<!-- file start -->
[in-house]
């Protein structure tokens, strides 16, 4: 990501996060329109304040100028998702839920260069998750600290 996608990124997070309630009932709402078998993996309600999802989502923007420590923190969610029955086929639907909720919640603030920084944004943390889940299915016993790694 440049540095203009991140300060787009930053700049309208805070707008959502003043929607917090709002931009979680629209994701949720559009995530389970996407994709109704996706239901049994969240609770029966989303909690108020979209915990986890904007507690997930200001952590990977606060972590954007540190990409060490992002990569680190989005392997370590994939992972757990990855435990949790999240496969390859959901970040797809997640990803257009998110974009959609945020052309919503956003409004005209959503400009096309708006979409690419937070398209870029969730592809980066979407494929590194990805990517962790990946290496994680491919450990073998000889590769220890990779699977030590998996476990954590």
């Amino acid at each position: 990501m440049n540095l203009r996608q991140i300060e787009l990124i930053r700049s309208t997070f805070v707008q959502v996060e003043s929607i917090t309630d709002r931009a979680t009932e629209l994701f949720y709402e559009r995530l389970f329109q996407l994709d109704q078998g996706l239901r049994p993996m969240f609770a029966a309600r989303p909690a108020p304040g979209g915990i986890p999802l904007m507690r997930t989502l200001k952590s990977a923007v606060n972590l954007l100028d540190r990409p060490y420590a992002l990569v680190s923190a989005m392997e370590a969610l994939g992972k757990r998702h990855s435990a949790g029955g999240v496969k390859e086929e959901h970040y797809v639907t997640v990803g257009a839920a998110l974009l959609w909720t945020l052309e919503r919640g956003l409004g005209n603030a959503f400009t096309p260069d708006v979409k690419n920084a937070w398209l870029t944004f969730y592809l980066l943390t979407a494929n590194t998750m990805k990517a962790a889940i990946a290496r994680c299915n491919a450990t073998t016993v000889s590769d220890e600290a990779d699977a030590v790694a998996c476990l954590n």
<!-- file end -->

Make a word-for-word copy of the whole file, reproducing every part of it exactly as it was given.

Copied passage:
[in-house]
């Protein structure tokens, strides 16, 4: 990501996060329109304040100028998702839920260069998750600290 996608990124997070309630009932709402078998993996309600999802989502923007420590923190969610029955086929639907909720919640603030920084944004943390889940299915016993790694 440049540095203009991140300060787009930053700049309208805070707008959502003043929607917090709002931009979680629209994701949720559009995530389970996407994709109704996706239901049994969240609770029966989303909690108020979209915990986890904007507690997930200001952590990977606060972590954007540190990409060490992002990569680190989005392997370590994939992972757990990855435990949790999240496969390859959901970040797809997640990803257009998110974009959609945020052309919503956003409004005209959503400009096309708006979409690419937070398209870029969730592809980066979407494929590194990805990517962790990946290496994680491919450990073998000889590769220890990779699977030590998996476990954590």
């Amino acid at each position: 990501m440049n540095l203009r996608q991140i300060e787009l990124i930053r700049s309208t997070f805070v707008q959502v996060e003043s929607i917090t309630d709002r931009a979680t009932e629209l994701f949720y709402e559009r995530l389970f329109q996407l994709d109704q078998g996706l239901r049994p993996m969240f609770a029966a309600r989303p909690a108020p304040g979209g915990i986890p999802l904007m507690r997930t989502l200001k952590s990977a923007v606060n972590l954007l100028d540190r990409p060490y420590a992002l990569v680190s923190a989005m392997e370590a969610l994939g992972k757990r998702h990855s435990a949790g029955g999240v496969k390859e086929e959901h970040y797809v639907t997640v990803g257009a839920a998110l974009l959609w909720t945020l052309e919503r919640g956003l409004g005209n603030a959503f400009t096309p260069d708006v979409k690419n920084a937070w398209l870029t944004f969730y592809l980066l943390t979407a494929n590194t998750m990805k990517a962790a889940i990946a290496r994680c299915n491919a450990t073998t016993v000889s590769d220890e600290a990779d699977a030590v790694a998996c476990l954590n």